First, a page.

She is now Saint Teresa. But the diminutive Catholic nun courted controversy throughout her life because of the political leaders she admired, the donors she enticed and the way she ran her Missionaries of Charity congregation.
By Rashad Mammadov
She is now Saint Teresa of Calcutta. But the diminutive Catholic nun, canonized on September 4, courted controversy throughout her life because of the political leaders she admired, the donors she enticed and the way she ran her Missionaries of Charity congregation.
Born Agnes Gonxha Bojaxhiu in Albania, Mother Teresa embodied many qualities that are held sacred in the Catholic Church — charity, humility, devotion — and she won the Nobel Peace Prize along with worldwide fame before dying in Calcutta in 1997.
But she was also caught up in a conflict between more traditional Catholic beliefs, on the one hand, and humanistic values that emerged in the 1950s and 1960s, on the other. To that extent, she belonged to an earlier age, and those of us examining her work today are bound to find faults.
First, there was her praise of dictators. Enver Hoxha, the communist strongman of her own Albania, did everything in his power to suppress religion. But when Teresa visited Hoxha’s grave in 1990, she laid a bouquet of flowers at the site.
She flew to Haiti in 1981 to accept the Legion d’Honneur from the right-wing dictator Jean-Claude Duvalier, and called him a true friend of the poor. Years later after he was thrown out of power, Duvalier was discovered to have stolen millions of dollars from the impoverished country.
A common strand was strict Catholic dogma.
She accepted money from British publisher Robert Maxwell, who, it was later revealed, embezzled 450 million British pounds from his employees’ pension funds.
Perhaps her most controversial ties were with conservative Catholic fundamentalist Charles Keating. He donated over a million dollars to her organizations, and when Keating was found guilty of fraud, Mother Teresa wrote a letter to his judge, asking that he be pardoned.
Paul Turley, who was a prosecutor in the case, responded by asking Teresa to return Keating’s donation, arguing it was money that had been unlawfully taken from Keating’s employers’ retirement funds.
Teresa never answered the request.
A common strand linked the dictators, businessmen and religious militants she endorsed: conservative social views that aligned with strict Catholic dogma.
In her speeches, she invariably condemned abortion, contraception and divorce. When she accepted the Nobel Peace Prize in 1979, she named abortion as “the greatest destroyer of peace today.”
In her adopted country of India, she refused to acknowledge any connection between overpopulation and poverty. Her answer? “The Lord will provide.”
“Glorifying their suffering instead of relieving it.”
There were embarrassing questions about the quality of medical care at the Missionaries of Charity’s facilities. Former volunteers spoke of sub-standard sanitary conditions, an absence of medical professionals and a reluctance to treat pain. Even patients suffering from the most serious and painful illnesses received little more than aspirin to relieve suffering.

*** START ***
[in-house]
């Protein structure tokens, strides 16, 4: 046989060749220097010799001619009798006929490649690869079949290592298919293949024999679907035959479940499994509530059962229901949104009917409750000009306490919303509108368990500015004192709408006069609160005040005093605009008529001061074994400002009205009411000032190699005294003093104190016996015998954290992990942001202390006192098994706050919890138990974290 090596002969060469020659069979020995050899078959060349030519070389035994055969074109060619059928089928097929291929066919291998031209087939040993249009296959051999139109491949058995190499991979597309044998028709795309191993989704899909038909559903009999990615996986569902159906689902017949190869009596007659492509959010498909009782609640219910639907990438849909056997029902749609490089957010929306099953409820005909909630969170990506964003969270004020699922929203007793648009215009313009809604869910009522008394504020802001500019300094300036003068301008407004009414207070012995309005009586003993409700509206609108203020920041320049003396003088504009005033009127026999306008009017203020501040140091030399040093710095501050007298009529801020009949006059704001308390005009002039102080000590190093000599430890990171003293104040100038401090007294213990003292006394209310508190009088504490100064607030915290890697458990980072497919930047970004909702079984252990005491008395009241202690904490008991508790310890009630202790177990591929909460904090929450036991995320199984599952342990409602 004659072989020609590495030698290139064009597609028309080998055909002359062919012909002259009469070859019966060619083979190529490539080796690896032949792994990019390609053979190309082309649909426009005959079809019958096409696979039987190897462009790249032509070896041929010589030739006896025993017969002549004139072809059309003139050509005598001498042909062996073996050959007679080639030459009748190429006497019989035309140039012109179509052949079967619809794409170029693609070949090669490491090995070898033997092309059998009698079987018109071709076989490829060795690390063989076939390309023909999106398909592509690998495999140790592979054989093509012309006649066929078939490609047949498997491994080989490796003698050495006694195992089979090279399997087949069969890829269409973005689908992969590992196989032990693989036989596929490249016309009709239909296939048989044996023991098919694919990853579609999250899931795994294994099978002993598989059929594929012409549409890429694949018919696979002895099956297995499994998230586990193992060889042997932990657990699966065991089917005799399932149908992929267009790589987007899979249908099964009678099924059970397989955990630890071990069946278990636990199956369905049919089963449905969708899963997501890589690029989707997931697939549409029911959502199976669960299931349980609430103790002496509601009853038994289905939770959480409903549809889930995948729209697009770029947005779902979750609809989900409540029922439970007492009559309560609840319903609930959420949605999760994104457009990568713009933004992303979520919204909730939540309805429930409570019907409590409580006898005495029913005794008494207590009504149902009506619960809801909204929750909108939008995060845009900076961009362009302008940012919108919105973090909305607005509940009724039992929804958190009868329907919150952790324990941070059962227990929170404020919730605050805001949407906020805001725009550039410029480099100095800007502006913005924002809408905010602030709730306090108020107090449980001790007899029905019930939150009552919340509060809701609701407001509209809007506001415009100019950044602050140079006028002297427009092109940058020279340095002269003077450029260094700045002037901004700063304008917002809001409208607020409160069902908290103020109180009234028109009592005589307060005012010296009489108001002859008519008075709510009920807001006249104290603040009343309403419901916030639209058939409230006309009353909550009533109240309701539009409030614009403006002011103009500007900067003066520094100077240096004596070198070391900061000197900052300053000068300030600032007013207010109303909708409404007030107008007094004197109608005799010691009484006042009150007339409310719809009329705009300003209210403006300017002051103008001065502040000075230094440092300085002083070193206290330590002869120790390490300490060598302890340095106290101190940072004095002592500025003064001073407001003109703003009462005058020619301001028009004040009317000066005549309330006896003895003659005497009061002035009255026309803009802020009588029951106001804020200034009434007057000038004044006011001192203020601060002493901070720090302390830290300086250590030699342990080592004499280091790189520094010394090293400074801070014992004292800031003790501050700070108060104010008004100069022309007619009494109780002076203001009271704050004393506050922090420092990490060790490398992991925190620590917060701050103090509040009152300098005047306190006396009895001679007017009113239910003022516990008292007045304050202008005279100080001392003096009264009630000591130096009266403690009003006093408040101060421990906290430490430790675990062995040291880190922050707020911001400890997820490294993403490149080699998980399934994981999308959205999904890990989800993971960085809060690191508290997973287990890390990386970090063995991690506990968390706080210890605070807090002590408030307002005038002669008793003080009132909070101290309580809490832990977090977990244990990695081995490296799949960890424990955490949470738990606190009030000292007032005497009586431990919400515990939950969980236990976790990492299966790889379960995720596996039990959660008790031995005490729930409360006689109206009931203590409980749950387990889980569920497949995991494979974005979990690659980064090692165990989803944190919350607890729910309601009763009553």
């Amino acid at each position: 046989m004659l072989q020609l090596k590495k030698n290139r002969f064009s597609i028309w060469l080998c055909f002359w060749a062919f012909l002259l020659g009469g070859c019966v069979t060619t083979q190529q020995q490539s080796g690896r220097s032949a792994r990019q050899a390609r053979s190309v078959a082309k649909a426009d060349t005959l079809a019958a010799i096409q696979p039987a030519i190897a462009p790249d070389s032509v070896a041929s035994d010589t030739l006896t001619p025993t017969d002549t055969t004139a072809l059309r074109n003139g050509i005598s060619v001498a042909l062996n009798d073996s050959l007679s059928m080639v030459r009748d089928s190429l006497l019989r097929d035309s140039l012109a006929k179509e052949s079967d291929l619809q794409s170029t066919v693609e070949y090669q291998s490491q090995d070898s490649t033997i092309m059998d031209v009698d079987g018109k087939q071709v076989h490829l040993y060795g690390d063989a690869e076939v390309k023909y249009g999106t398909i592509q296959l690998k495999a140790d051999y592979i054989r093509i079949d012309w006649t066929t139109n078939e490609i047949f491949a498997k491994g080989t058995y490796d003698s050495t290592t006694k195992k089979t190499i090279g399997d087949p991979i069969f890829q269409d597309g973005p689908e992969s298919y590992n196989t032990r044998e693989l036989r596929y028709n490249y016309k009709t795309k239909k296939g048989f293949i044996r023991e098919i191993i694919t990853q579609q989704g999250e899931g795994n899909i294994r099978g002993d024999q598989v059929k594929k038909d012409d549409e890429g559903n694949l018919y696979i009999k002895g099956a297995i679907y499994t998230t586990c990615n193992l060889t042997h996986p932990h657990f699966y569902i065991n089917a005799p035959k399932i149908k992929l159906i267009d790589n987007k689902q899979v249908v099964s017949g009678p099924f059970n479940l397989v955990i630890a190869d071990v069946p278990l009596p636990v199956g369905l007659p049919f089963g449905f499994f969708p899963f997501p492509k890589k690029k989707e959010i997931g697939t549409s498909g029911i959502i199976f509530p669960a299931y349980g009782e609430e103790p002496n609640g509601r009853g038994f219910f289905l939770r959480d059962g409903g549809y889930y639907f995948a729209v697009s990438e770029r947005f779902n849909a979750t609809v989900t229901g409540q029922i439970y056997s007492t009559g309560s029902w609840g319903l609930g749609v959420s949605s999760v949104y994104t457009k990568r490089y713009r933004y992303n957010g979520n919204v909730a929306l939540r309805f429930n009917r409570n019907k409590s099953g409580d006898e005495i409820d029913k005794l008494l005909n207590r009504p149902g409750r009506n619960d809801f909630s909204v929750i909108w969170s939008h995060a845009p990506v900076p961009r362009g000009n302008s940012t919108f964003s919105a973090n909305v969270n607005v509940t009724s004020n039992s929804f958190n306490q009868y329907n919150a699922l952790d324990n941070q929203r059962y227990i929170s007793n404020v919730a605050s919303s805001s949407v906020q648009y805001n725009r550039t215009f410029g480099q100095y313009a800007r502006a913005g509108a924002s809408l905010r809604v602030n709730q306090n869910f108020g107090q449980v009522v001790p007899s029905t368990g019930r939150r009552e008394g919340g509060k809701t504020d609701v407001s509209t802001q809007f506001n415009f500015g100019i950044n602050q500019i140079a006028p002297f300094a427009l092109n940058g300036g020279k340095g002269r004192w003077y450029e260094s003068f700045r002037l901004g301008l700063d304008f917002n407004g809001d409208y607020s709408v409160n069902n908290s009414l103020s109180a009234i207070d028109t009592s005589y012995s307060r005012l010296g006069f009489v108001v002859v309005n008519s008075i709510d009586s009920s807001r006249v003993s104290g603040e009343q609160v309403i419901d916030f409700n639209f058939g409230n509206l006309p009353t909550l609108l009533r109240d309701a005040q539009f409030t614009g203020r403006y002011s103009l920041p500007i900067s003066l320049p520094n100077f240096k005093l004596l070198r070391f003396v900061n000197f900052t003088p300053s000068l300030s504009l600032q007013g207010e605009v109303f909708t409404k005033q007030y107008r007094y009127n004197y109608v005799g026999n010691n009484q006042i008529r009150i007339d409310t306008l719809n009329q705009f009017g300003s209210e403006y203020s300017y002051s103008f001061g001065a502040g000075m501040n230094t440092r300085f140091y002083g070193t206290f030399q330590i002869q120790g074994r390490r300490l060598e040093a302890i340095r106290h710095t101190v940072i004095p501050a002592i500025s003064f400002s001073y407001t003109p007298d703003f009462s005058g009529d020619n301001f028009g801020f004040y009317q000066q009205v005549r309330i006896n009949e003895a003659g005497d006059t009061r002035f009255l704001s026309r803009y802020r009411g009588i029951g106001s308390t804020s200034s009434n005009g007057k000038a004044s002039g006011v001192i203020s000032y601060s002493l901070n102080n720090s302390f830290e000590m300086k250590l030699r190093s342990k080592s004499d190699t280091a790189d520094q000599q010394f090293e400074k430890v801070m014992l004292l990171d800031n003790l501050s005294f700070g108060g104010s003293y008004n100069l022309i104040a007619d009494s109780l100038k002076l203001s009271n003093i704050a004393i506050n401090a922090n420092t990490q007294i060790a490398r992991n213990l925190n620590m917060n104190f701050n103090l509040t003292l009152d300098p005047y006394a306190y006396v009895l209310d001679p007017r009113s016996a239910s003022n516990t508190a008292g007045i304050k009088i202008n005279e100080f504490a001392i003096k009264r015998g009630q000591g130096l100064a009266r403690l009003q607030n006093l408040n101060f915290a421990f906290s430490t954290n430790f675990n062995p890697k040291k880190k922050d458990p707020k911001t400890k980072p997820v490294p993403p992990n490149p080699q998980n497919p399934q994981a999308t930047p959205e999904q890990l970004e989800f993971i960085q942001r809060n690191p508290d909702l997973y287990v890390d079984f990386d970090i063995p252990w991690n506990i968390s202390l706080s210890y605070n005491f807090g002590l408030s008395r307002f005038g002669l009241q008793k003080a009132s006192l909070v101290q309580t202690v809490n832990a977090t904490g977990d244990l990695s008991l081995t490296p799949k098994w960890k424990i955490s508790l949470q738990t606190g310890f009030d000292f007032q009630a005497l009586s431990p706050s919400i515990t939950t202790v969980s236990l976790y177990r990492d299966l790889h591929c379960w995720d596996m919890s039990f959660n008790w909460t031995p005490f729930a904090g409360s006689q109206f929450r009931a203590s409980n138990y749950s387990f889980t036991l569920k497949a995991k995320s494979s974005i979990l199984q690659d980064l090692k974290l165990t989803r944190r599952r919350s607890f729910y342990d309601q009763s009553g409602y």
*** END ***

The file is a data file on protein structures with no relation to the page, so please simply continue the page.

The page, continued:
In 2013, a group of University of Montreal academics concluded that the missionary cared for the sick “by glorifying their suffering instead of relieving it.” Teresa, it was said, asked volunteers to convince patients that through pain and suffering, they would get closer to Jesus.
Ironically, while many of the sick in her own facilities died from curable diseases, Teresa went to Europe for treatment when she faced her own health complications.
Such conditions at her facilities were hardly the result of lack of financing. But in 1991, Germany’s Stern magazine reported that only slightly more than seven percent of the donations to Mother Teresa’s organization was spent on charity. Most was managed by Vatican and was untraceable, it said.
“A ticket to heaven.”
In criticism that resonated particularly strongly in India, Teresa was accused of instructing caretakers to baptize dying patients, even Hindus and Muslims. One former member of the congregation said sisters were to ask anyone in danger of dying if they wanted “a ticket to heaven.”
Few people question Teresa’s good intentions. After taking the veil at age 18, she dedicated her entire life to serving God by helping the poor. But it was her conception of God and his will, and her ensuing choices and methods, that critics question.
Being an arch-conservative, she built her charity according to strict Catholic principles. Her critics contend that those values often trampled basic human rights.
Let us not forget that even today, some believers refuse to treat curable diseases and instead rely on the will of God. They recall Mother Teresa, whose good intentions were, in the minds of many, overshadowed by dogma.
(The views are the author’s.)
Rashad Mammadov is a PhD candidate at Indiana University’s Media School, with a research focus on political communication. He holds a master’s degrees in journalism and mass communication. He worked as a reporter and editor for almost a decade in newspapers and magazines covering international politics and media economics.